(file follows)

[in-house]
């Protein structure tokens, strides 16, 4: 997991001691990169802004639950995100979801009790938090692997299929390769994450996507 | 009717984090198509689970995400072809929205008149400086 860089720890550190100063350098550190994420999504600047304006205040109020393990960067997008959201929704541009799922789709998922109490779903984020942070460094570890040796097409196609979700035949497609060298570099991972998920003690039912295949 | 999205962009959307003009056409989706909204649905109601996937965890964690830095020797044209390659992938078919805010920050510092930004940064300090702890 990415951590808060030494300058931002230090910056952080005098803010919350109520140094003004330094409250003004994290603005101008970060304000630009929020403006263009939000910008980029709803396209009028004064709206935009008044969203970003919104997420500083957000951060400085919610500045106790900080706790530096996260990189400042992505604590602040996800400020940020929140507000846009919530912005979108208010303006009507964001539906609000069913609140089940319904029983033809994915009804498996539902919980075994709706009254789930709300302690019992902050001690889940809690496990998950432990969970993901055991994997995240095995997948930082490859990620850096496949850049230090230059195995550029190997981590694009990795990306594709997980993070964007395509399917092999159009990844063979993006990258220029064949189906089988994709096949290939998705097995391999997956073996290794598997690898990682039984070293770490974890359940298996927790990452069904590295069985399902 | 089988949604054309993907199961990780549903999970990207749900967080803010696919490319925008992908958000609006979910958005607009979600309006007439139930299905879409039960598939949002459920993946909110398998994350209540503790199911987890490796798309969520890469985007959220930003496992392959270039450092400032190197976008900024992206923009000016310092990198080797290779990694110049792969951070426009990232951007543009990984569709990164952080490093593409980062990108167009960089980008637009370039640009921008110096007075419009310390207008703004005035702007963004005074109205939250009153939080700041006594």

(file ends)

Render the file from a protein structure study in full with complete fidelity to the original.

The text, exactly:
[in-house]
């Protein structure tokens, strides 16, 4: 997991001691990169802004639950995100979801009790938090692997299929390769994450996507 | 009717984090198509689970995400072809929205008149400086 860089720890550190100063350098550190994420999504600047304006205040109020393990960067997008959201929704541009799922789709998922109490779903984020942070460094570890040796097409196609979700035949497609060298570099991972998920003690039912295949 | 999205962009959307003009056409989706909204649905109601996937965890964690830095020797044209390659992938078919805010920050510092930004940064300090702890 990415951590808060030494300058931002230090910056952080005098803010919350109520140094003004330094409250003004994290603005101008970060304000630009929020403006263009939000910008980029709803396209009028004064709206935009008044969203970003919104997420500083957000951060400085919610500045106790900080706790530096996260990189400042992505604590602040996800400020940020929140507000846009919530912005979108208010303006009507964001539906609000069913609140089940319904029983033809994915009804498996539902919980075994709706009254789930709300302690019992902050001690889940809690496990998950432990969970993901055991994997995240095995997948930082490859990620850096496949850049230090230059195995550029190997981590694009990795990306594709997980993070964007395509399917092999159009990844063979993006990258220029064949189906089988994709096949290939998705097995391999997956073996290794598997690898990682039984070293770490974890359940298996927790990452069904590295069985399902 | 089988949604054309993907199961990780549903999970990207749900967080803010696919490319925008992908958000609006979910958005607009979600309006007439139930299905879409039960598939949002459920993946909110398998994350209540503790199911987890490796798309969520890469985007959220930003496992392959270039450092400032190197976008900024992206923009000016310092990198080797290779990694110049792969951070426009990232951007543009990984569709990164952080490093593409980062990108167009960089980008637009370039640009921008110096007075419009310390207008703004005035702007963004005074109205939250009153939080700041006594």